However, if the communities are integrated, for example in the transition process from hunting to sustainable tourism, and participate in the profits, they might recognise the value – if only a monetary one – of wildlife. Some conservation activists even suggest that the communities themselves should become owners of the animals in order to tackle the attraction of easy poaching money with an alternative legal and long-term perspective. But here, too, the question remains: if the potential income of eco-tourism could compensate for the temptations that the immense price for wild horn offers.

Also, one should not underestimate the importance of schools and children. Educational projects such as the Chirundu School Project – we visited this school in Zimbabwe and will report about this project in a later episode –, which involves children in conservation programs can play an important role in raising awareness among them, their families and communities. 

Breaking the Demand

Therefore, many consider the approach of breaking the demand for horn in Southeast Asia to be the most promising. But what could such a strategy look like?

For the Wildlife Justice Commission (WJC), an NGO based in Amsterdam, it is clearly a social solution that is needed in those demand countries, like China and Vietnam in particular, and it requires a multifaceted solution. The WJC is using intelligence from undercover operations in order to provide support for national and international law enforcement on the ground.

But the organisation is also trying to incorporate initiatives seeking to change behaviours in these countries. The aim is to reduce demand for endangered animals for medicinal purposes, but also as a status symbol. It's a long-term mission for behavioural changes, but if it ever pays off, it would possibly be the most elegant way of getting hold of the poaching problem. No demand for rhino horn, no rhino poaching.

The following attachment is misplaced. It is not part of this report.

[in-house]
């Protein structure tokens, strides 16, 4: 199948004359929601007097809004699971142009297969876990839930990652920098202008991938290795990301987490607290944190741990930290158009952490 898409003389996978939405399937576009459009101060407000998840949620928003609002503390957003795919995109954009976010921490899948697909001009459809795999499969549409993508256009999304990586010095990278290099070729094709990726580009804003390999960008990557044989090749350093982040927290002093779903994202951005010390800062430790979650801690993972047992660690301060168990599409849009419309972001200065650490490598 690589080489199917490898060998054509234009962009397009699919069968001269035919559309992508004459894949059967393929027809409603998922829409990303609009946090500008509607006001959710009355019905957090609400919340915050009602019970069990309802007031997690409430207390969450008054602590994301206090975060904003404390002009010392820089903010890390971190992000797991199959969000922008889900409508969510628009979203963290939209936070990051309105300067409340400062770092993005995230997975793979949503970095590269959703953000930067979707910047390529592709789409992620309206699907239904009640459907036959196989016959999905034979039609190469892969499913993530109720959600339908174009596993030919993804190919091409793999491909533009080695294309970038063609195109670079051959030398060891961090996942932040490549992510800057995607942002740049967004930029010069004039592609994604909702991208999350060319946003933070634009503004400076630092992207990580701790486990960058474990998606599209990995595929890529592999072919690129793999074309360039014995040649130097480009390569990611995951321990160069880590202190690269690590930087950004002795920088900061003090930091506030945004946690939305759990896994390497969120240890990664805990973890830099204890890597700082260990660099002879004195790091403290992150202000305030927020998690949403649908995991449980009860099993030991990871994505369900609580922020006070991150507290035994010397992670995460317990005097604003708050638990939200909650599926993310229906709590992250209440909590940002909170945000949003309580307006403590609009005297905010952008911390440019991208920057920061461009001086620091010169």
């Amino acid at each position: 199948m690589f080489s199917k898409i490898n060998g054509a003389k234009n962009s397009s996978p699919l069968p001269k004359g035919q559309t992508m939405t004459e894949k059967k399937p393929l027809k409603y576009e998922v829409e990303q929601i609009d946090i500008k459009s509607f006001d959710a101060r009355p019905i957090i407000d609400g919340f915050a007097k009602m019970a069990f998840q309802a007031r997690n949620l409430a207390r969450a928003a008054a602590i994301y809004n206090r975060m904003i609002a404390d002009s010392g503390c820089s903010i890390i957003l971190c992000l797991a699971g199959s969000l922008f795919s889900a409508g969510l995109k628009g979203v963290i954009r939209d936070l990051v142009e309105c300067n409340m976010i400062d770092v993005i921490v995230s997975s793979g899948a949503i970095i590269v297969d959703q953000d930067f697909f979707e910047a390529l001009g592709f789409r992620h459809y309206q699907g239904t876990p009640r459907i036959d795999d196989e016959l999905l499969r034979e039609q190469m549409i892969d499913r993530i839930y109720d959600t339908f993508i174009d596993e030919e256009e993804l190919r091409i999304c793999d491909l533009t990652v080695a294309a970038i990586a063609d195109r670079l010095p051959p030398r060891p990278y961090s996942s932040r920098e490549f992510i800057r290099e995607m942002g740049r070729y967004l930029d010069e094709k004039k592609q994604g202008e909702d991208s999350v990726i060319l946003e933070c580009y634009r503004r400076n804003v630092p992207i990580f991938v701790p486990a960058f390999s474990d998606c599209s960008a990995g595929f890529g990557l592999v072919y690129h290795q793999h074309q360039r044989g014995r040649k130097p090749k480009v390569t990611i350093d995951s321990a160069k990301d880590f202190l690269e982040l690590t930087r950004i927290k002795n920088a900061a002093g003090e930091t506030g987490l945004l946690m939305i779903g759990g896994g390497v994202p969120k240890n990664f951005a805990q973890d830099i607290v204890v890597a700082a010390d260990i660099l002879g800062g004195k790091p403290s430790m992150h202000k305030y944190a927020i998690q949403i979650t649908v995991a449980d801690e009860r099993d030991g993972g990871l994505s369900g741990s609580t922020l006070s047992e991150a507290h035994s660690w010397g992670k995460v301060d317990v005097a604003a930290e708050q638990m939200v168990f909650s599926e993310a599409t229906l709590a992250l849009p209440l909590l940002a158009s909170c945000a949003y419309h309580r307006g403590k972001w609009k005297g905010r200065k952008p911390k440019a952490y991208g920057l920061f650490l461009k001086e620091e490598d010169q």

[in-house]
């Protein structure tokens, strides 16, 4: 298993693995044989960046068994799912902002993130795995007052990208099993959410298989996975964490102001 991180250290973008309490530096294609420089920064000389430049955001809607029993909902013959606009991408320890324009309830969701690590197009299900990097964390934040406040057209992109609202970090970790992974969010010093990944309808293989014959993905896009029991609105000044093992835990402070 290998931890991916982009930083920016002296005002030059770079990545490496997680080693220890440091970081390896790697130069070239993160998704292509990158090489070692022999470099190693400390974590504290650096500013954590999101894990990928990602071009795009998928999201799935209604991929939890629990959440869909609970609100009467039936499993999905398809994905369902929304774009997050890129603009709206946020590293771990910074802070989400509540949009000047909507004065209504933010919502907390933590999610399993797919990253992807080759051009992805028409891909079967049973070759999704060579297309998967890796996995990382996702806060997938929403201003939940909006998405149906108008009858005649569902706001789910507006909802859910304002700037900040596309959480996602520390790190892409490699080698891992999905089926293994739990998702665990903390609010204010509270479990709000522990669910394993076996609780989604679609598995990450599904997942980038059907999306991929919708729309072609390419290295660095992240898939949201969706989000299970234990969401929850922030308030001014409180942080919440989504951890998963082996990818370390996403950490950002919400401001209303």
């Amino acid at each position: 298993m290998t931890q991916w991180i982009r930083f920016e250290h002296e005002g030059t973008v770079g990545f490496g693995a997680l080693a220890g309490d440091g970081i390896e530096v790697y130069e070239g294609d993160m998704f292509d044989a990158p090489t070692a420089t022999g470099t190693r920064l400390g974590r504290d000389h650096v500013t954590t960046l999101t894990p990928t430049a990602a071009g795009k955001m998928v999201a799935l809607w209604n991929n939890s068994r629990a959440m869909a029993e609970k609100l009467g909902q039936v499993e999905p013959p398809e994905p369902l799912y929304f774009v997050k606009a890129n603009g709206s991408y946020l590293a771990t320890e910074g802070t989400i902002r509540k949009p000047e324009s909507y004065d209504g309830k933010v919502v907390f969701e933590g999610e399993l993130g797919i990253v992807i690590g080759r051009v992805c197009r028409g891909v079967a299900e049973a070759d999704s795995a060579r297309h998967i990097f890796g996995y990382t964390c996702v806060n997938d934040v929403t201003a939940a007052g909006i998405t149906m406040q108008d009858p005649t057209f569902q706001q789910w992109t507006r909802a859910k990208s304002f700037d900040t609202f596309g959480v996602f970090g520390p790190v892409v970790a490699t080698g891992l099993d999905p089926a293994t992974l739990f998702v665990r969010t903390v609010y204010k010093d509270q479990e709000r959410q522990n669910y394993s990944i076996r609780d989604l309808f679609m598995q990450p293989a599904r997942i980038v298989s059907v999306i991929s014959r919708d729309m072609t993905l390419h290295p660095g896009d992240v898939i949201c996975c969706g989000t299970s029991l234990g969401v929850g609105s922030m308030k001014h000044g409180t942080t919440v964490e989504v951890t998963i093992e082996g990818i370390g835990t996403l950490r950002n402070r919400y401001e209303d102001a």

Cryopreservation of the Gene pool

If everything fails, the ice might save the rhino: minus 196° Celsius is the temperature at which nitrogen freezes. It's called Cryopreservation.

The idea is to freeze male semen and female ovules, but also embryos, so that they can be kept – theoretically for eternity. With such a genetic reserve, a biobank of endangered species, the future of the three remaining Northern White Rhinos might have looked a little more promising than it does today.

They're now inevitably facing extinction, although researchers are trying to save the species with some stem cell-based reproduction methods.

In a forthcoming episode, we'll publish our interview with Dr Imke Lüders

Yet this elaborate method is still in its infancy and is, therefore, seen sceptically by many reproductive researchers, such as the German veterinarian Dr Imke Lüders, an expert on assisted reproductions of large mammals. 

Whether the final successful method will be the latest laboratory high technology or a return to a harmonious coexistence of communities on the ground; whether it will demand another armed campaign against poachers or a social media campaign against horn as a remedy or jewellery in Vietnam and China, saving our rhinos remains a race against time, with an outcome filled with uncertainty.


Lower Zambezi Valley by Rohan Nel

John Hume on his rhino breeding farm by Fight for the Rhino

Hong Kong customs seized a large amount of rhino horn by Bobby Yip / Reuters

Rhino Force Chirundu School Project by FAIRPLANET

Traditional medicine using Rhino horn Vietnam animalrescueblog/Flickr, CC-BY-NC

The Cincinnati Zoo preserves cryo of endangered species at -196 degree Celsius. CryoBioBank by Cincinnati Zoo